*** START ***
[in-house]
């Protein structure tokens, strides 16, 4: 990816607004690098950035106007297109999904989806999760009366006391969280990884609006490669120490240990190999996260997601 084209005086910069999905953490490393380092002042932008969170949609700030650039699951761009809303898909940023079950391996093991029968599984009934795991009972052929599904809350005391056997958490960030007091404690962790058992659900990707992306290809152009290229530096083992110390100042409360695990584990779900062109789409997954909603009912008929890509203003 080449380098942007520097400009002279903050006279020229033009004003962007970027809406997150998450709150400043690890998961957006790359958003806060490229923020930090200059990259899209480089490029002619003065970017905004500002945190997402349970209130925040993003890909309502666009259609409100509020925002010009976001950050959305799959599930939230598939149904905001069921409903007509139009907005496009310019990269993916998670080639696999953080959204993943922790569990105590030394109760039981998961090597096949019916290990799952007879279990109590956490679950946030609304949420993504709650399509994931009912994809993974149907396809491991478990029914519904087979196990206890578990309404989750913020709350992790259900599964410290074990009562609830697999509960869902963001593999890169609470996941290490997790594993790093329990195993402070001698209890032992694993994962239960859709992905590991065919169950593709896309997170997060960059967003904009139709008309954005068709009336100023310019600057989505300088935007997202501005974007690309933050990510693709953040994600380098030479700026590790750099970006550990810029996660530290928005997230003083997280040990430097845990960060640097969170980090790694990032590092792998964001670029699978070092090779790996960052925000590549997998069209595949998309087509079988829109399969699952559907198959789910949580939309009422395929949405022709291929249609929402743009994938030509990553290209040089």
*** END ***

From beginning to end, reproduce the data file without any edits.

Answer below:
[in-house]
């Protein structure tokens, strides 16, 4: 990816607004690098950035106007297109999904989806999760009366006391969280990884609006490669120490240990190999996260997601 084209005086910069999905953490490393380092002042932008969170949609700030650039699951761009809303898909940023079950391996093991029968599984009934795991009972052929599904809350005391056997958490960030007091404690962790058992659900990707992306290809152009290229530096083992110390100042409360695990584990779900062109789409997954909603009912008929890509203003 080449380098942007520097400009002279903050006279020229033009004003962007970027809406997150998450709150400043690890998961957006790359958003806060490229923020930090200059990259899209480089490029002619003065970017905004500002945190997402349970209130925040993003890909309502666009259609409100509020925002010009976001950050959305799959599930939230598939149904905001069921409903007509139009907005496009310019990269993916998670080639696999953080959204993943922790569990105590030394109760039981998961090597096949019916290990799952007879279990109590956490679950946030609304949420993504709650399509994931009912994809993974149907396809491991478990029914519904087979196990206890578990309404989750913020709350992790259900599964410290074990009562609830697999509960869902963001593999890169609470996941290490997790594993790093329990195993402070001698209890032992694993994962239960859709992905590991065919169950593709896309997170997060960059967003904009139709008309954005068709009336100023310019600057989505300088935007997202501005974007690309933050990510693709953040994600380098030479700026590790750099970006550990810029996660530290928005997230003083997280040990430097845990960060640097969170980090790694990032590092792998964001670029699978070092090779790996960052925000590549997998069209595949998309087509079988829109399969699952559907198959789910949580939309009422395929949405022709291929249609929402743009994938030509990553290209040089």